Imran Khan and his party should be the last ones to attack the maulana on that count. Just a few years ago, the PTI had marched into the capital with thousands of its supporters laying siege to the city for almost four months calling for the resignation of the then prime minister Nawaz Sharif. The sit-in was not peaceful either.

Arguably, more than any other politician, it is Khan who has benefited from a free media, though there is a question mark hanging over the 24/7 coverage of the dharna when he sought to bring down the government through street power. The dharna continued for more than four months but failed to achieve the objective. Perhaps, the maulana is trying to emulate Khan’s irrationality back then. Khan is now being paid back in the same coin.

Ironically, blacking out his speeches has probably given the maulana more publicity than he could have ever imagined. Almost all TV talk shows and the 24/7 news cycle for the past two weeks have revolved around the maulana’s march. Every statement and presser by federal ministers blasting the JUI-F leader has perhaps given him a political boost. It has catapulted him onto the political centre stage.

More disturbing, however, is the shrinking space for a free and independent media that has already reversed the democratic political process. It is not just about the blackout of some opposition political leaders, but the manipulation of the media. The attempt to control the press and encourage a pliant media is extremely dangerous. Recent moves against the independent media demonstrate weakening civilian power. A major question is, who is in charge?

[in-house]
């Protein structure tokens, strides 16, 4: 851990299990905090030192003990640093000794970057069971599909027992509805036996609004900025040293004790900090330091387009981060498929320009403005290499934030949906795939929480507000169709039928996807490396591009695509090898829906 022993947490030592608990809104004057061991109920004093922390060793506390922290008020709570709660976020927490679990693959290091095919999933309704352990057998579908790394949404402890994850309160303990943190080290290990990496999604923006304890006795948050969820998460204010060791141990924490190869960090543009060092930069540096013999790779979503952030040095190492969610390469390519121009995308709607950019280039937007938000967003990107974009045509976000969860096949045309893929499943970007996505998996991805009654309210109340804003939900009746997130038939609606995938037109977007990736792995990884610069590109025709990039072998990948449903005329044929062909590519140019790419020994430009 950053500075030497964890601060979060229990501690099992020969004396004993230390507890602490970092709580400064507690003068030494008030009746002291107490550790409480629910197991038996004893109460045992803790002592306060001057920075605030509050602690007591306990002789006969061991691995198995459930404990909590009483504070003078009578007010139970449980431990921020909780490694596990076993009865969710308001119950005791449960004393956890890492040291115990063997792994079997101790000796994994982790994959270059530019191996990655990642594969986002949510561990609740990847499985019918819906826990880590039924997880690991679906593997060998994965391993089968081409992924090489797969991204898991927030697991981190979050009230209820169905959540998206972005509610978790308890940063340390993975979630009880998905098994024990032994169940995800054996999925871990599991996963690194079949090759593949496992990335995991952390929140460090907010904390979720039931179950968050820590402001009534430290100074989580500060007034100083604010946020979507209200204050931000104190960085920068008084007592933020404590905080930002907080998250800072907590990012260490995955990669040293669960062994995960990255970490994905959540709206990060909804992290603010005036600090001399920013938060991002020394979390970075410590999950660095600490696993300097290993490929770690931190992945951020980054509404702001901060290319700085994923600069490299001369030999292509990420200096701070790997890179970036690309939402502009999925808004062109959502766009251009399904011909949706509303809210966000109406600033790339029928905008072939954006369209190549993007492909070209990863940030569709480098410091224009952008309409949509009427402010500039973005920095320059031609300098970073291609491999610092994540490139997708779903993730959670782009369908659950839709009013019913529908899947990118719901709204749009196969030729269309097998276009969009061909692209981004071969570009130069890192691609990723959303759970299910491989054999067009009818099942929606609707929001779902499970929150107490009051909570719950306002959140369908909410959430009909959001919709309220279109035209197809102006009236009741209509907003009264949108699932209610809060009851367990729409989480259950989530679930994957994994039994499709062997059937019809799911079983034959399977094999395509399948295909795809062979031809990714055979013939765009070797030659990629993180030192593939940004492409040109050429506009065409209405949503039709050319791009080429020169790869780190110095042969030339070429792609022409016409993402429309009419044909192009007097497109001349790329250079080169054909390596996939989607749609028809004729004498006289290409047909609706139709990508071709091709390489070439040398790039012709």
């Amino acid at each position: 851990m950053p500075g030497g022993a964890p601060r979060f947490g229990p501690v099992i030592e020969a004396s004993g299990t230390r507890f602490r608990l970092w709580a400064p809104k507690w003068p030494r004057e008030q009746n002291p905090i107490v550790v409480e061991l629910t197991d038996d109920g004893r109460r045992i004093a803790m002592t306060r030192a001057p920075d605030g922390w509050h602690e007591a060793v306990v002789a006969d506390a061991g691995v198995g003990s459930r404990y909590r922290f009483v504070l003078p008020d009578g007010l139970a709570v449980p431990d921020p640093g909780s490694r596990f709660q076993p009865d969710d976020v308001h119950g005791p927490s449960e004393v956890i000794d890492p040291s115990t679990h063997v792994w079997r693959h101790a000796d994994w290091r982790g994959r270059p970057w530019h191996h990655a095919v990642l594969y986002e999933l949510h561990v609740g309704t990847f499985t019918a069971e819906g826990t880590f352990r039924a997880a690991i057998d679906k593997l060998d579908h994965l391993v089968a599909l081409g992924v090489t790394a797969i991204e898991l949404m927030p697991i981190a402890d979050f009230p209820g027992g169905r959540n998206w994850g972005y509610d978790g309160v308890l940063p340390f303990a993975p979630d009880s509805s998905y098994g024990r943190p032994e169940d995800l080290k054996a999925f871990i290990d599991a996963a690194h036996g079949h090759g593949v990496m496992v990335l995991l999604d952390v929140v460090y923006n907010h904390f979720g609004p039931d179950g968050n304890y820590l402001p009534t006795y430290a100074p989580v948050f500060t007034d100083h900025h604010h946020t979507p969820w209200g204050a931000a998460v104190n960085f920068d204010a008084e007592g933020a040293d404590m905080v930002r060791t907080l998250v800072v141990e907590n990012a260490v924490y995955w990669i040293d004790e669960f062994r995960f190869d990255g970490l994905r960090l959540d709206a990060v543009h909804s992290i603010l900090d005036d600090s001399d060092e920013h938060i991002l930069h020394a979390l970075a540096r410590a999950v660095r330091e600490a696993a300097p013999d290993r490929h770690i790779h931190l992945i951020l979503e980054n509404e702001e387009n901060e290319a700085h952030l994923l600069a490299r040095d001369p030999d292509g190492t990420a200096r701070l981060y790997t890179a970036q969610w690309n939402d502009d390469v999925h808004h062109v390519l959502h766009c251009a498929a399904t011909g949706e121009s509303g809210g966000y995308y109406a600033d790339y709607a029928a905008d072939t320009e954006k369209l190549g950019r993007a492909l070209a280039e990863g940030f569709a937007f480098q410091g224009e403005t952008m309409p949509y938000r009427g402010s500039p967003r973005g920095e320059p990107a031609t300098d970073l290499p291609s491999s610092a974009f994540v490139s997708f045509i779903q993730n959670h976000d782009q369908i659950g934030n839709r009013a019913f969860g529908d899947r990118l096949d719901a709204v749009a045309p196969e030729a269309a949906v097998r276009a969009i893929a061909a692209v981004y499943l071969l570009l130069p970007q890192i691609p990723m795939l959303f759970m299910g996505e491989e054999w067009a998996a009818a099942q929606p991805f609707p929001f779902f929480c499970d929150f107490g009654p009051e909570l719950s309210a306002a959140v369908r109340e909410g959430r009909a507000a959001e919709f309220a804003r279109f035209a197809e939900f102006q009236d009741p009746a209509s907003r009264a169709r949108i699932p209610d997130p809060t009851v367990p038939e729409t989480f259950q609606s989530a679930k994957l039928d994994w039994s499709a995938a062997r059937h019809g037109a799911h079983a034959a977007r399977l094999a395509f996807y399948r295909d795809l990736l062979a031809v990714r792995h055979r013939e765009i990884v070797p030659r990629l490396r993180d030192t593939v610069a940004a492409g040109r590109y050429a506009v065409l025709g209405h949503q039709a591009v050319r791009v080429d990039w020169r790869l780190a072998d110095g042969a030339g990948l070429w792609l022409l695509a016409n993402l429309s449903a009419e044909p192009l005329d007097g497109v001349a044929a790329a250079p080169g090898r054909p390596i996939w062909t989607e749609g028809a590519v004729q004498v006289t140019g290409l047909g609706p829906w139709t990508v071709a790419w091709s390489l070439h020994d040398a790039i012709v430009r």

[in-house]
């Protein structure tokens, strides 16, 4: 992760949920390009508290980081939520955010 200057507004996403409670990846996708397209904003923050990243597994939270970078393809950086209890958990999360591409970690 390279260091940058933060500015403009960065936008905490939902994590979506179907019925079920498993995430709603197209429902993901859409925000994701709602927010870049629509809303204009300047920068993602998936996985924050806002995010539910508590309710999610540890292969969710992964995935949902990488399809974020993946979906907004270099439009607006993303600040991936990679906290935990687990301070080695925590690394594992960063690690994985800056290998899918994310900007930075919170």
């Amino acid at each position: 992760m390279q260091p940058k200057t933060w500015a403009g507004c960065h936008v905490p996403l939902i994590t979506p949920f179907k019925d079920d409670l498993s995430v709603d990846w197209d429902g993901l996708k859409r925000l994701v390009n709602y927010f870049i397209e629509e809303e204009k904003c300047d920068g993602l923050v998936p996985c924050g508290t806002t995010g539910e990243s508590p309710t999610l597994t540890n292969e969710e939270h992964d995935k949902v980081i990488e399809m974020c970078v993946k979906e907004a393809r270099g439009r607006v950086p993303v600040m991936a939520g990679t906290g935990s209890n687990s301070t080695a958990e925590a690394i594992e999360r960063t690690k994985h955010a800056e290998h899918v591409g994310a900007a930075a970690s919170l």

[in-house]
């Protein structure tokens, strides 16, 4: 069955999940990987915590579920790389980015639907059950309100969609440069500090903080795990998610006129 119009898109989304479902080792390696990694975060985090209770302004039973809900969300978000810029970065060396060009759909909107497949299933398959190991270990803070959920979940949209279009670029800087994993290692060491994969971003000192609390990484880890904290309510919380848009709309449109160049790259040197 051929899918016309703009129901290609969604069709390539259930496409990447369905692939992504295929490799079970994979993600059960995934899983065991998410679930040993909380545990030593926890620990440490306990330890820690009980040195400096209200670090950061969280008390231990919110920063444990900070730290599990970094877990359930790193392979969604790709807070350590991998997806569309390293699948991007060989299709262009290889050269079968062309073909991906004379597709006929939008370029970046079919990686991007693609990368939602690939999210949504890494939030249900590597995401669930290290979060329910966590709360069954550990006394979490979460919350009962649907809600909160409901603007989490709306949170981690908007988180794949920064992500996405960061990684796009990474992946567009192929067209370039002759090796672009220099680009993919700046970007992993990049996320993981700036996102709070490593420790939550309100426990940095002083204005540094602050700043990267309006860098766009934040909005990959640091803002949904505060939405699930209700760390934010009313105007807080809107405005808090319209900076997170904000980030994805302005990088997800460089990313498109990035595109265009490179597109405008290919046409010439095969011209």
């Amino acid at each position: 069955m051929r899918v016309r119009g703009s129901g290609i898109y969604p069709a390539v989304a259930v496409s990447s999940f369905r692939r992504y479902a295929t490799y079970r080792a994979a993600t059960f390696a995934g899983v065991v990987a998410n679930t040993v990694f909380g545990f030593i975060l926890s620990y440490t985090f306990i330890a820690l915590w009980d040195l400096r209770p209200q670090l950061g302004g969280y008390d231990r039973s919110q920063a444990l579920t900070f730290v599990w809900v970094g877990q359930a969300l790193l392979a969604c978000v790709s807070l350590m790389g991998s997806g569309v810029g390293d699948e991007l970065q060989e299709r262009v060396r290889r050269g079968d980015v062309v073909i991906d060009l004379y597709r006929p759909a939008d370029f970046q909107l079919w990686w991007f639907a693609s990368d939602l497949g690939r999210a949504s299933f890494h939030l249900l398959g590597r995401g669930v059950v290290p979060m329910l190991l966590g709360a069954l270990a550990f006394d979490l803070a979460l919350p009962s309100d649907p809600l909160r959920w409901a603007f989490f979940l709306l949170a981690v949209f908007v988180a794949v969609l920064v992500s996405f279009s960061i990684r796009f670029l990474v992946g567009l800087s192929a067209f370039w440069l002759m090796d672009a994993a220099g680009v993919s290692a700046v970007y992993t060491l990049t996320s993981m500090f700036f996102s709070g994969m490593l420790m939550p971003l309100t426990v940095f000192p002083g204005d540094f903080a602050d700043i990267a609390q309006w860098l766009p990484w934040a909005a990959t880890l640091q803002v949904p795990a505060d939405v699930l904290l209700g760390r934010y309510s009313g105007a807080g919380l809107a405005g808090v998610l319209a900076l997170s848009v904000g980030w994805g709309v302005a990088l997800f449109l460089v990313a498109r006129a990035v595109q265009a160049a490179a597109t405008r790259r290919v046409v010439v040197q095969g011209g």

Last week, Pakistani authorities denied entry to Steven Butler, Asia programme coordinator for the Committee to Protect Journalists (CPJ), citing a blacklist managed by the interior ministry. According to the reports, Butler was sent back from Lahore airport despite the fact that he was travelling on a valid journalist visa.

He had come to Pakistan to participate in the Asma Jahangir Conference-Roadmap for Human Rights. He was told that his name was “on a stop list of the interior ministry”. Even worse, his passport was confiscated and he was forced to take a flight to Doha on the way to Washington.

In a message to the CPJ, Butler said he was in “a kind of restricted custody” as the flight crew was in possession of his passport and boarding pass. The government has failed to provide any explanation for Butler’s expulsion. Nevertheless, Butler addressed the conference via Skype to the embarrassment of the Pakistani government. So much for the country’s image.

What the civil and military leadership fail to understand is that the world has changed since the Zia period. Blank pages are not workable any more. In this age of digital media, there is a limit to what the authorities can do to control media and stop the flow of information. Such draconian measures can only bring embarrassment to those controlling the levers of power. The suppression of the fundamental right of freedom of expression can only weaken the state. Imran Khan should learn from the past — such actions only strengthen non-elected institutions of the state.

The writer is an author and journalist.